Wednesday, November 06, 2013

The Generational Injustice of Social (in)Security

Forcing young workers to pay into a Ponzi Scheme is generational injustice on a vast scale.

Why should young workers pay into a retirement system that will give them nothing, a system that will dissolve in insolvency long before they're old enough to retire? This is a question that Max Keiser posed in our conversation on Peak Retirement, and I think it deserves an answer.

I think the core issue here is the generational injustice of pay as you go social programs, which boil down to unsustainable Ponzi schemes. As I noted yesterday in The Problem with Pay-As-You-Go Social Programs (November 5, 2013), all pay as you go programs funded by payroll taxes--Social Security and Medicare in the U.S.--are only sustainable if the number of workers rises faster than the number of beneficiaries, because it takes multiple full-time workers' payroll taxes to fund each beneficiary.

As I showed yesterday, it takes about ten low-wage (and hence low-payroll tax) workers to fund one retiree. At this rate, Social Security's 57 million beneficiaries (on its way to 70+ million as the Baby Boom retires en masse) would need 500 million workers paying into the system for it to be sustainable.

It takes only a few high earners (those making $85,000 or more annually) to fund one retiree, but there are too few high earners to support the system (13 million workers earn $85,000 or more, while beneficiaries will soon top 60 million).

While the number of beneficiaries will soar for the next decade as 60+ million Baby Boomers retire, the number of full-time jobs has stagnated, as this chart shows:



If the system doesn't change, the young workers currently paying payroll taxes to fund their elders' retirements will get little to nothing out of the system. This is ordained by two trends: demographics and the end of (paid) work. Global Reality: Surplus of Labor, Scarcity of Paid Work (May 7, 2012).

A huge cohort of retirees requires an even larger cohort of workers to support its retirement in pay as you go systems. This is what renders Social Security a Ponzi Scheme: a Ponzi Scheme only works as long as the number of new marks is substantial enough to pay the promised riches. Once the number of marks declines below a threshold, the Ponzi Scheme implodes.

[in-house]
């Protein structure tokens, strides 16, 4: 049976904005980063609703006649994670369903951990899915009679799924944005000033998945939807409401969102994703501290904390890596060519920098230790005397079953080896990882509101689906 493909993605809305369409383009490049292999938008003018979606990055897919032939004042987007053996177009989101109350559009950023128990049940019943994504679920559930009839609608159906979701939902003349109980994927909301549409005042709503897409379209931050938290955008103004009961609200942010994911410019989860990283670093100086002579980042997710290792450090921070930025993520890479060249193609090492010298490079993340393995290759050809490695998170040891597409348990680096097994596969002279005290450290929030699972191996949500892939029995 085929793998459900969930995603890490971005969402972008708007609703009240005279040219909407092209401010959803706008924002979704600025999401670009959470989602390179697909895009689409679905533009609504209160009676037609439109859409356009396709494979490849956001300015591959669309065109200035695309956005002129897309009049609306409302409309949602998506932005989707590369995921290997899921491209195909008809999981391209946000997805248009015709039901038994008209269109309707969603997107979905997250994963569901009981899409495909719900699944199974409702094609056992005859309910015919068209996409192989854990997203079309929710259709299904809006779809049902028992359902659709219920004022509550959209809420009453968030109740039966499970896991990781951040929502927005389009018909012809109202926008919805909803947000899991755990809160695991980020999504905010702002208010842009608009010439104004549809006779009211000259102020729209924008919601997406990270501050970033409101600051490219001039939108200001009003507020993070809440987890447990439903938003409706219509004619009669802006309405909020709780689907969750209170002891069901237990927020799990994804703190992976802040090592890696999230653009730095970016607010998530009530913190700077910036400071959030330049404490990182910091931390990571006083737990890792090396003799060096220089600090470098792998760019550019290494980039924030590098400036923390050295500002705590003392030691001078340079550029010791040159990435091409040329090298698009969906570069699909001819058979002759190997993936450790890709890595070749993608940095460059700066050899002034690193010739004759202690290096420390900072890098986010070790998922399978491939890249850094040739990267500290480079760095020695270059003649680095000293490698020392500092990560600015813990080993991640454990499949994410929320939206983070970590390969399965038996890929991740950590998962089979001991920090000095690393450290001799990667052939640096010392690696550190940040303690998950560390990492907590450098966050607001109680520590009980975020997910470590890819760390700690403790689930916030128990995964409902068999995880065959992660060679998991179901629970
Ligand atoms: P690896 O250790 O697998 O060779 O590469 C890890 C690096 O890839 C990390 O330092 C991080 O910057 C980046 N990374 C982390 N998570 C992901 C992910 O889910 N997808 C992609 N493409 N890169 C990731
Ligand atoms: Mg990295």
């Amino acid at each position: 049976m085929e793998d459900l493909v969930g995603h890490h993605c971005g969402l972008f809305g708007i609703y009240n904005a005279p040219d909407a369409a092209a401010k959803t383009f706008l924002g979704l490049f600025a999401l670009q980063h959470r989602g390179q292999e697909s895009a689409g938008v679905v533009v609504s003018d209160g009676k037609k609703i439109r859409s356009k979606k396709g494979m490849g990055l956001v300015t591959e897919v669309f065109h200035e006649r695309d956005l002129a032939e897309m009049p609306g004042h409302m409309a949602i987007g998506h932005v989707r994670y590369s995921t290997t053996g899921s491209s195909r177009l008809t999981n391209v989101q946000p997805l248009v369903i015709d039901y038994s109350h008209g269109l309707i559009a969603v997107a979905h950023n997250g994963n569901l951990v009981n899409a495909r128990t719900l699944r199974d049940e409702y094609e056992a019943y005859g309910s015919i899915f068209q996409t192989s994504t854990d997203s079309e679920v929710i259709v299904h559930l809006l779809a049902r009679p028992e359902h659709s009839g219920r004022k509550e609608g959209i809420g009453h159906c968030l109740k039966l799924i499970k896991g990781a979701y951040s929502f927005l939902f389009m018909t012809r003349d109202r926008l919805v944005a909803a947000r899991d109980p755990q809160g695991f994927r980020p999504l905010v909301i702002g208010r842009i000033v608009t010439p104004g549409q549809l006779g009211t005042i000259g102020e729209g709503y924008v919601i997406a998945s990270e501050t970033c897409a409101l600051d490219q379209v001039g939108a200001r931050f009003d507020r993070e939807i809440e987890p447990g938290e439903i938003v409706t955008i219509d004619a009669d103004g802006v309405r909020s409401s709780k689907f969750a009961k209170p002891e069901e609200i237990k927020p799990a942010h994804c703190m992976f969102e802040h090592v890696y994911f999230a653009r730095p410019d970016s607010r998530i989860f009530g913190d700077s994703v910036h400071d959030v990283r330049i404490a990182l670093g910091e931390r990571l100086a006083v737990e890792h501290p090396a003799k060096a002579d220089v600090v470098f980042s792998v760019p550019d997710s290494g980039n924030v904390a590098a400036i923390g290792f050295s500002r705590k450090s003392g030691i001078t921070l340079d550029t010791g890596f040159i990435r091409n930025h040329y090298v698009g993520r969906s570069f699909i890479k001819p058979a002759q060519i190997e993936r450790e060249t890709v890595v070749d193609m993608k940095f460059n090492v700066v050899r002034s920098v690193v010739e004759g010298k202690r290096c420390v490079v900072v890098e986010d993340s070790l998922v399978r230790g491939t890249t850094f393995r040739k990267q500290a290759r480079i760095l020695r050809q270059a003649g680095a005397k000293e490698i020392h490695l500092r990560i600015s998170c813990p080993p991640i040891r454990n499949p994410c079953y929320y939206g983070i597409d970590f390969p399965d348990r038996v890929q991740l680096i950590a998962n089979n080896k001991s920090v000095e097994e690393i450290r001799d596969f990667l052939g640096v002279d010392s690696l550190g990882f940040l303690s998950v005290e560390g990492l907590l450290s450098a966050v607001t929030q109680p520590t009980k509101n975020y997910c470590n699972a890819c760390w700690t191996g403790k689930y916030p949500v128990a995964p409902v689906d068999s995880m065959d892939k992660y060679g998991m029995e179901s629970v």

The soon-to-be 70 million beneficiaries of Social Security would need roughly 210 million full-time workers earning decent money to sustainably fund their benefits. The U.S. economy is short about 100 million full-time jobs, and given the end of work realities I have often covered here (just type end of work into the custom search box on the main blog page), the number of full-time jobs with decent pay may well decline sharply, even in "good times," i.e. periods of expansion.

We can expect widespread destruction of paid work as technology creatively destroys one sector after another.

Why should young workers pay into a retirement system that cannot possibly offer them any benefit? The conventional answer is a lie: "Social Security is essentially eternal and will be here forever."

The other conventional answer is pure self-serving, self-justification by retirees: "We wuz promised." Well guess what, Boomers (I am 59 and a Boomer), things change in pay as you go systems. When the number of full-time workers falls to 2-to-1 or less and the number of retirees drawing benefits skyrockets, the system is no longer sustainable, regardless of what was promised by feckless politicos and their toadies.

The Social Security system could be made sustainable, but it would take radical reform. The constituencies that would oppose these reforms are among the most political powerful in the nation, so there is no chance these would ever be aired, much less approved:

1. Eliminate Social Security benefits for double and triple-dippers, i.e. those drawing pensions from other private or government sources. Re-engineer Social Security into a system for those with no other retirement benefits or pensions.